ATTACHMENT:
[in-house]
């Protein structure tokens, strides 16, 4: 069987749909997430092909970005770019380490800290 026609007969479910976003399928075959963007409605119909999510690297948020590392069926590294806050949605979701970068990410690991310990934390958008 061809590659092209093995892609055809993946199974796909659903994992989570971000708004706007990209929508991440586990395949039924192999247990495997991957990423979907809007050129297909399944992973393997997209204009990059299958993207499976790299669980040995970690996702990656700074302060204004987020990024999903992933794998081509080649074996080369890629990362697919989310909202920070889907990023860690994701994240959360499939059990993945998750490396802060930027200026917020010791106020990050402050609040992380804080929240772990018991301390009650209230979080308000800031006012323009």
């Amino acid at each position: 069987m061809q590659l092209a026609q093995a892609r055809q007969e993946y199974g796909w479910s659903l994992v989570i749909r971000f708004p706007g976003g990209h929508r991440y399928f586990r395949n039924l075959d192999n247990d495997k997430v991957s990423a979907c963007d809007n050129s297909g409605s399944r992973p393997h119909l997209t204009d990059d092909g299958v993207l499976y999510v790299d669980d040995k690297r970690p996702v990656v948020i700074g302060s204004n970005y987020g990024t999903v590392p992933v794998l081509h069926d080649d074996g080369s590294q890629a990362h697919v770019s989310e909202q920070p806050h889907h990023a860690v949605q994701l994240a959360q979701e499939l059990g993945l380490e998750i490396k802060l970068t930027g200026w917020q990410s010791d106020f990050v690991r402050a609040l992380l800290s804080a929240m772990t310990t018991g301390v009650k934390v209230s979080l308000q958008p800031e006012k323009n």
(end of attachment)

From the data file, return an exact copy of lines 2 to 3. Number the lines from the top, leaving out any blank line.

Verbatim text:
């Protein structure tokens, strides 16, 4: 069987749909997430092909970005770019380490800290 026609007969479910976003399928075959963007409605119909999510690297948020590392069926590294806050949605979701970068990410690991310990934390958008 061809590659092209093995892609055809993946199974796909659903994992989570971000708004706007990209929508991440586990395949039924192999247990495997991957990423979907809007050129297909399944992973393997997209204009990059299958993207499976790299669980040995970690996702990656700074302060204004987020990024999903992933794998081509080649074996080369890629990362697919989310909202920070889907990023860690994701994240959360499939059990993945998750490396802060930027200026917020010791106020990050402050609040992380804080929240772990018991301390009650209230979080308000800031006012323009």
């Amino acid at each position: 069987m061809q590659l092209a026609q093995a892609r055809q007969e993946y199974g796909w479910s659903l994992v989570i749909r971000f708004p706007g976003g990209h929508r991440y399928f586990r395949n039924l075959d192999n247990d495997k997430v991957s990423a979907c963007d809007n050129s297909g409605s399944r992973p393997h119909l997209t204009d990059d092909g299958v993207l499976y999510v790299d669980d040995k690297r970690p996702v990656v948020i700074g302060s204004n970005y987020g990024t999903v590392p992933v794998l081509h069926d080649d074996g080369s590294q890629a990362h697919v770019s989310e909202q920070p806050h889907h990023a860690v949605q994701l994240a959360q979701e499939l059990g993945l380490e998750i490396k802060l970068t930027g200026w917020q990410s010791d106020f990050v690991r402050a609040l992380l800290s804080a929240m772990t310990t018991g301390v009650k934390v209230s979080l308000q958008p800031e006012k323009n």